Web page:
Authors: Suzanne Bell, Funmilola OlaOlorun, Mridula Shankar, Danish Ahmad, Georges Guiella, Elizabeth Omoluabi, Anoop Khanna, Andoh Kouakou Hyacinthe, & Caroline Moreau
Journal: PLoS One, 14(11). November 2019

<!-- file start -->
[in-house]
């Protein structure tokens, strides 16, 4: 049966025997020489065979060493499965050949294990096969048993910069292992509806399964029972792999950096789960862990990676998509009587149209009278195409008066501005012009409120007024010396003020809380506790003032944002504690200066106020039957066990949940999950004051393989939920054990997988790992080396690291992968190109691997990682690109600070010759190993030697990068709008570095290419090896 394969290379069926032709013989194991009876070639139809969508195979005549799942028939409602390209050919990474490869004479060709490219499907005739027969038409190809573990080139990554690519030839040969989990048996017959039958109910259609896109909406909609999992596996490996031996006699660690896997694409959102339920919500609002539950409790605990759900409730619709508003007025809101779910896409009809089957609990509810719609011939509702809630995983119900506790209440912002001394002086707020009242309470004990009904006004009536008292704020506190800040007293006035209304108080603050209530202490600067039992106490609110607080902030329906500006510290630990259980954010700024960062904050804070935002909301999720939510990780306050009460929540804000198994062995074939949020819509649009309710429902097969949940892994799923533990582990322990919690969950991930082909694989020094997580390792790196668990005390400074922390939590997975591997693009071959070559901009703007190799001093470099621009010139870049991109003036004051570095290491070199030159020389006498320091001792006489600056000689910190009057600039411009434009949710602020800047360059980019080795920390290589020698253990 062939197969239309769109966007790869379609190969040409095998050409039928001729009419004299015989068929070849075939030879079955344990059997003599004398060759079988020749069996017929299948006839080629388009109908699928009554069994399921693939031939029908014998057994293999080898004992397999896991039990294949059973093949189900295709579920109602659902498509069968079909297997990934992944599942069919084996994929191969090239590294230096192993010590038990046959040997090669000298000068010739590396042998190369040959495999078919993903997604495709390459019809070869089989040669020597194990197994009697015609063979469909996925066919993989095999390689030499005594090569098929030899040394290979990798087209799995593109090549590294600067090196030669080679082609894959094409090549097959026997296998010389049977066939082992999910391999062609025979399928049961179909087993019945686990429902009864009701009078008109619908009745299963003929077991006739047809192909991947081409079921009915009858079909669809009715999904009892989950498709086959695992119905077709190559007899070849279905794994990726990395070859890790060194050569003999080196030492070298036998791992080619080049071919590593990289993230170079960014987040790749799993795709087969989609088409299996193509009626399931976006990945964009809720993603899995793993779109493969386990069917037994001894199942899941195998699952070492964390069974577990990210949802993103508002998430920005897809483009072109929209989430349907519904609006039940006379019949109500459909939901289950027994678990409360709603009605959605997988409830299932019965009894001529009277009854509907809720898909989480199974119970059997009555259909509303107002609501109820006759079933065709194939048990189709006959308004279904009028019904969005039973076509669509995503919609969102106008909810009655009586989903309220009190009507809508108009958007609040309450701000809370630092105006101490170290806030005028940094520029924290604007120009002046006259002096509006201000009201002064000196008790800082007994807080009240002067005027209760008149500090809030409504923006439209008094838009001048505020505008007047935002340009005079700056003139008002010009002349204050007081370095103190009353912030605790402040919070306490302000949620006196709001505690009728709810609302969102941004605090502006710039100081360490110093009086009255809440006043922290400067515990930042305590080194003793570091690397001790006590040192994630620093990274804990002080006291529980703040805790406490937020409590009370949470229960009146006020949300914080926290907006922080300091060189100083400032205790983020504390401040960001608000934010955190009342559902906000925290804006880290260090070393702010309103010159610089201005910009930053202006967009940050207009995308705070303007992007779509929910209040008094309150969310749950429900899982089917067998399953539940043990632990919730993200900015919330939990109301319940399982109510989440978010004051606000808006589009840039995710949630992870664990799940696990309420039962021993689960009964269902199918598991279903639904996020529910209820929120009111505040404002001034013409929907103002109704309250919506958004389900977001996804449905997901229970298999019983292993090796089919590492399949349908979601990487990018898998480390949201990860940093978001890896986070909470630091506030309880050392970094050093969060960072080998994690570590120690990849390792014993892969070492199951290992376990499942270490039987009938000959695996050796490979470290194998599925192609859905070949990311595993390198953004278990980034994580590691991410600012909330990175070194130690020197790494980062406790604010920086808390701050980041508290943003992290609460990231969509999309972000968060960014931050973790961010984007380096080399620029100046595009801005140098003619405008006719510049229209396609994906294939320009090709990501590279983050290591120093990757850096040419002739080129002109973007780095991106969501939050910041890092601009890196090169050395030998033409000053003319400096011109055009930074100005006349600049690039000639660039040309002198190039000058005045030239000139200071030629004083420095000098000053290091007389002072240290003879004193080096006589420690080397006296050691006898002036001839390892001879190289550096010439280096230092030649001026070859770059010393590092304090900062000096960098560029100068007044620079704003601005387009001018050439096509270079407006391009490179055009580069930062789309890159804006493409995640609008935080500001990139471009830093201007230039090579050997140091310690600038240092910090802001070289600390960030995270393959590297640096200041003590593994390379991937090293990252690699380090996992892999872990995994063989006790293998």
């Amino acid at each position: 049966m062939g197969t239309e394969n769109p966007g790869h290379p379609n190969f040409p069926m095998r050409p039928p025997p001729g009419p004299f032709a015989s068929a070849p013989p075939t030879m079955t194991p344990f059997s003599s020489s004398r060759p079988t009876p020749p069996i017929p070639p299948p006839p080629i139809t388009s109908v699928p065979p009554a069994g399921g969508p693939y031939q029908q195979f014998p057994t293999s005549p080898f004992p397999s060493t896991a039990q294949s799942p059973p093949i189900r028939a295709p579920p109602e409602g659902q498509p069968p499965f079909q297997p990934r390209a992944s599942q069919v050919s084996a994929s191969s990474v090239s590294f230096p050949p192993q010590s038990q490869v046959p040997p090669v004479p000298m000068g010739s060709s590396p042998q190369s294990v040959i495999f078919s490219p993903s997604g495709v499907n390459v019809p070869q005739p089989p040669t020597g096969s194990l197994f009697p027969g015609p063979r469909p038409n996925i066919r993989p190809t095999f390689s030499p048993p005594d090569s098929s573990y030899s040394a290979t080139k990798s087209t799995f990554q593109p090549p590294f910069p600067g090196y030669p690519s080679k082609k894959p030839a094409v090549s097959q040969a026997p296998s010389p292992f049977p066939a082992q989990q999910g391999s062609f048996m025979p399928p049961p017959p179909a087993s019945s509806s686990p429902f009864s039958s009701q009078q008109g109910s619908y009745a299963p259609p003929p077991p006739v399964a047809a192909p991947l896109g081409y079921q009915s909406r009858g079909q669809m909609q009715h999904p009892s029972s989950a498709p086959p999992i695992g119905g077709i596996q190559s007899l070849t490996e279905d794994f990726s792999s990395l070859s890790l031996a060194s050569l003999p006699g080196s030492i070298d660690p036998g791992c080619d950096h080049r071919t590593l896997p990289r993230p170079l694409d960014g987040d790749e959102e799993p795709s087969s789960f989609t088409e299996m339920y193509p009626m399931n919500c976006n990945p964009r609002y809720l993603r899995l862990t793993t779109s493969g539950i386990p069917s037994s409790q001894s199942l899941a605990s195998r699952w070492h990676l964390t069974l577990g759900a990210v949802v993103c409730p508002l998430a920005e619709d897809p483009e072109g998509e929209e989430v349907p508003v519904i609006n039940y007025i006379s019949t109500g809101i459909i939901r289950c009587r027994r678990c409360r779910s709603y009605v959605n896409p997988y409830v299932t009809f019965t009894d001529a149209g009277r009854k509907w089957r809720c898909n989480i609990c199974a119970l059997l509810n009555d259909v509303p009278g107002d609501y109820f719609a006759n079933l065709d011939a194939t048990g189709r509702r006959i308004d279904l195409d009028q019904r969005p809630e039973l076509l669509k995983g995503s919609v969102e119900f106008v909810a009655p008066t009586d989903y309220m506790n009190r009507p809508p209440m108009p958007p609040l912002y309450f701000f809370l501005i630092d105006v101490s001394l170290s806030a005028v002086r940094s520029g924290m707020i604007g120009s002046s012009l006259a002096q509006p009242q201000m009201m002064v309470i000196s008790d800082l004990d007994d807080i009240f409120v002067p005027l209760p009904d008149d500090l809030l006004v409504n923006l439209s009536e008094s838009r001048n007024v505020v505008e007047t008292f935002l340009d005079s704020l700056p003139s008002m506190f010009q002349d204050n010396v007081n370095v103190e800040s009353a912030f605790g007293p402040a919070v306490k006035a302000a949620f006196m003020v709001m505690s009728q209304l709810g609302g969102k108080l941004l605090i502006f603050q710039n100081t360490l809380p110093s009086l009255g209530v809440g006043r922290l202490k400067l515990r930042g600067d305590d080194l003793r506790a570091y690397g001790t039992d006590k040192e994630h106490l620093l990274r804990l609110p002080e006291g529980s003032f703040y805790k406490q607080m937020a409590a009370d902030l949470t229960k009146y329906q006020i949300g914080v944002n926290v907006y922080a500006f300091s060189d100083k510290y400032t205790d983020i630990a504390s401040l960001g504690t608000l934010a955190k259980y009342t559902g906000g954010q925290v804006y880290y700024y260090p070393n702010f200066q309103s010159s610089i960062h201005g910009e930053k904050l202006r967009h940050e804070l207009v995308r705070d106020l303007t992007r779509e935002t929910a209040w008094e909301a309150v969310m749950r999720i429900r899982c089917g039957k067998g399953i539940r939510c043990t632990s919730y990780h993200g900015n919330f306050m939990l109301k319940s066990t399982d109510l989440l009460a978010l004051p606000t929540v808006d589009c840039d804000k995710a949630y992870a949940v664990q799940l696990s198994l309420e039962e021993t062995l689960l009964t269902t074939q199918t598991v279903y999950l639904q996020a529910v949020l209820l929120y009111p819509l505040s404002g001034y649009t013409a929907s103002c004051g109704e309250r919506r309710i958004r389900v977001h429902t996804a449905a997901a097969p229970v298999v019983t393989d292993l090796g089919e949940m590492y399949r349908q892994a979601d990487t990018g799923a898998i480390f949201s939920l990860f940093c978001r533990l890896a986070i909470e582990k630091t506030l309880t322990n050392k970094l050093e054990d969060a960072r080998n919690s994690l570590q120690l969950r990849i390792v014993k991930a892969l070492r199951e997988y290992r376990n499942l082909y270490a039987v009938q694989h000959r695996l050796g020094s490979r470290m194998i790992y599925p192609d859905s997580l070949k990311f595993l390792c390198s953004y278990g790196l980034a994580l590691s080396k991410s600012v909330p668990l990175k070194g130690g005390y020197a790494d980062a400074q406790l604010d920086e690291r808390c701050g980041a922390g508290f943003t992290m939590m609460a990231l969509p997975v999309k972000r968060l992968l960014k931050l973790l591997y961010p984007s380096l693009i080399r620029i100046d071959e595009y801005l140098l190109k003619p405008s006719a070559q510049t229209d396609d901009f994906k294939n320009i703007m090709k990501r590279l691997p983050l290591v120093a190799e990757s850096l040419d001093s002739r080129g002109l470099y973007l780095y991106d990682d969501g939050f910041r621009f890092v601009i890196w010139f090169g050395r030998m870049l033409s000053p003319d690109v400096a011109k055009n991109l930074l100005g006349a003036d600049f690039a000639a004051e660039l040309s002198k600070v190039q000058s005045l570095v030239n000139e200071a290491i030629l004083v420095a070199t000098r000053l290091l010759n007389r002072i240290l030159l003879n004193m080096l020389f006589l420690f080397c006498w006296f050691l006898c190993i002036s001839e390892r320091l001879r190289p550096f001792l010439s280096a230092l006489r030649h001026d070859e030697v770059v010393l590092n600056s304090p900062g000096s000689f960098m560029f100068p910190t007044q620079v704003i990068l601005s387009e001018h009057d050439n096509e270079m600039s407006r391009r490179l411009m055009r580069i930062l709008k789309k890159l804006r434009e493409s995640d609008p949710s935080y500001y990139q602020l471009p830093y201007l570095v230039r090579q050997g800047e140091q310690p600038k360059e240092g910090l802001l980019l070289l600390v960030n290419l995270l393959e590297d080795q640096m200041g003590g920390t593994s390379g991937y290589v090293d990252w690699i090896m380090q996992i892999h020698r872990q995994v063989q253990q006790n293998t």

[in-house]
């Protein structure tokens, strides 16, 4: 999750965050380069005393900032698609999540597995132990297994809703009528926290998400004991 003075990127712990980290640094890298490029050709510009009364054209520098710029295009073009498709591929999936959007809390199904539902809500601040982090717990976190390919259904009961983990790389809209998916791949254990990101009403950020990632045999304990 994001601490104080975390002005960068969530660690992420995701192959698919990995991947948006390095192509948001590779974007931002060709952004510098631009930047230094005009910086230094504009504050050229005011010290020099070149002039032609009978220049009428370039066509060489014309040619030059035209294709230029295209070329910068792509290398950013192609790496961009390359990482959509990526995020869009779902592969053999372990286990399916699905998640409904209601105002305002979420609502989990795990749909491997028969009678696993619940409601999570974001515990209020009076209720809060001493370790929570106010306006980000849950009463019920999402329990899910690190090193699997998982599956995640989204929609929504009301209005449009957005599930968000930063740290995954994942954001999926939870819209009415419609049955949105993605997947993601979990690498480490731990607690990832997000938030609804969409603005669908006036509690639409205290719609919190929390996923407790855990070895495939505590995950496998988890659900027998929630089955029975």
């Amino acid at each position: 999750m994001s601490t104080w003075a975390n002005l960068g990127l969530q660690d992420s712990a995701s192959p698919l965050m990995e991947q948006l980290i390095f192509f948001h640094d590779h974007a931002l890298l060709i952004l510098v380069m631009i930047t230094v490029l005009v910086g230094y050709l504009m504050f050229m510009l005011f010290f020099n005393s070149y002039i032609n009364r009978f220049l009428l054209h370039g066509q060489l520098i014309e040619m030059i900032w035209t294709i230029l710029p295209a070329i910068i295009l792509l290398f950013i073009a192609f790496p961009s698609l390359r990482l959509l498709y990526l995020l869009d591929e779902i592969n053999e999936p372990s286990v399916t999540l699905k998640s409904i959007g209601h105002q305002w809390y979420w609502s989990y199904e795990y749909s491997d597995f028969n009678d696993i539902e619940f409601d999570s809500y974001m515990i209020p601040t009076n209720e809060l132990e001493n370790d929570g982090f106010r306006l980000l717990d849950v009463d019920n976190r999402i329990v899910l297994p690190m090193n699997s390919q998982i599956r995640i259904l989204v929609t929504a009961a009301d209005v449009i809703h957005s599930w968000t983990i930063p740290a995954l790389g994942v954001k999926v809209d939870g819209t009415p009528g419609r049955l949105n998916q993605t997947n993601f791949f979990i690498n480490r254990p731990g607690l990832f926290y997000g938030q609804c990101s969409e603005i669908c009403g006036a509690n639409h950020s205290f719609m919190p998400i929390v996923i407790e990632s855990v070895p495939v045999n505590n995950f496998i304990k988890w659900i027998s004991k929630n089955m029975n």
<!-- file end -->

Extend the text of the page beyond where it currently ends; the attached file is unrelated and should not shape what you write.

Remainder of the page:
This study aimed to measure abortion safety in Nigeria, Cote d’Ivoire, and Rajasthan, India using population-based abortion data from representative samples of reproductive age women. Interviewers asked women separately about their experience with “pregnancy removal” and “period regulation at a time when you were worried you were pregnant”, and collected details on method(s) and source(s) of abortion. We operationalized safety along two dimensions: 1) whether the method(s) used were non-recommended and put the woman at potentially high risk of abortion related morbidity and mortality (i.e. methods other than surgery and medication abortion drugs); and 2) whether the source(s) used involved a non-clinical (or no) provider(s). We combined source and method information to categorize a woman’s abortion into one of four safety categories. In Nigeria (n = 1,800), 29.1% of abortions involved a recommended method and clinical provider, 5.4% involved a recommended method and non-clinical provider, 2.1% involved a non-recommended method and clinical provider, and 63.4% involved a non-recommended method and non-clinical provider. The corresponding estimates were 32.7%, 3.0%, 1.9%, and 62.4% in Cote d’Ivoire (n = 645) and 39.7%, 25.5%, 3.4%, and 31.4% in Rajasthan (n = 454). Results demonstrate that abortion safety, as measured by abortion related process data, is generally low but varies significantly by legal context. The policy and programmatic strategies employed to improve abortion safety and quality of care are likely to differ for women in different abortion safety categories.